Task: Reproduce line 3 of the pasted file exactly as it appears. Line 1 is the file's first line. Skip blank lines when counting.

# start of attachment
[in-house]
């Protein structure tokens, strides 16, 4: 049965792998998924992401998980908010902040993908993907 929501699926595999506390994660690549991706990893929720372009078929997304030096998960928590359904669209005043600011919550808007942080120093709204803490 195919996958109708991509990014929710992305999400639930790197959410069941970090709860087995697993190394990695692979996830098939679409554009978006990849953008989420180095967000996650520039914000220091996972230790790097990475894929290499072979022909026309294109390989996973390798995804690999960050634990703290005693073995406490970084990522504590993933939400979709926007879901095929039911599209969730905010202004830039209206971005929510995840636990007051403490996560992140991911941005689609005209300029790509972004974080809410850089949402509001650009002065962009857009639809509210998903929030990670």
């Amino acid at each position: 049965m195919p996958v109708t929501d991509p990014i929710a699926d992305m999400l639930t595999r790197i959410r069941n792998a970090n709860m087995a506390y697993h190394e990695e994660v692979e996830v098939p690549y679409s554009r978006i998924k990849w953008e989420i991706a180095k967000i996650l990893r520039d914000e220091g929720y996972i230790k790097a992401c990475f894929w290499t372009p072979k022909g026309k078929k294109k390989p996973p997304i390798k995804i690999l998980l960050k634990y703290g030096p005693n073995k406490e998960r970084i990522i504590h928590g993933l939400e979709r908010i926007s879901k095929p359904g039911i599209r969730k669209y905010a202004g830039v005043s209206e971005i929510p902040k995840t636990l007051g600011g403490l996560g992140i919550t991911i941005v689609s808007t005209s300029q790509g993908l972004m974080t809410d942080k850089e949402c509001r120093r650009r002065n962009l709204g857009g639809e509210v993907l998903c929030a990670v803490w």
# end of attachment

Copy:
């Amino acid at each position: 049965m195919p996958v109708t929501d991509p990014i929710a699926d992305m999400l639930t595999r790197i959410r069941n792998a970090n709860m087995a506390y697993h190394e990695e994660v692979e996830v098939p690549y679409s554009r978006i998924k990849w953008e989420i991706a180095k967000i996650l990893r520039d914000e220091g929720y996972i230790k790097a992401c990475f894929w290499t372009p072979k022909g026309k078929k294109k390989p996973p997304i390798k995804i690999l998980l960050k634990y703290g030096p005693n073995k406490e998960r970084i990522i504590h928590g993933l939400e979709r908010i926007s879901k095929p359904g039911i599209r969730k669209y905010a202004g830039v005043s209206e971005i929510p902040k995840t636990l007051g600011g403490l996560g992140i919550t991911i941005v689609s808007t005209s300029q790509g993908l972004m974080t809410d942080k850089e949402c509001r120093r650009r002065n962009l709204g857009g639809e509210v993907l998903c929030a990670v803490w």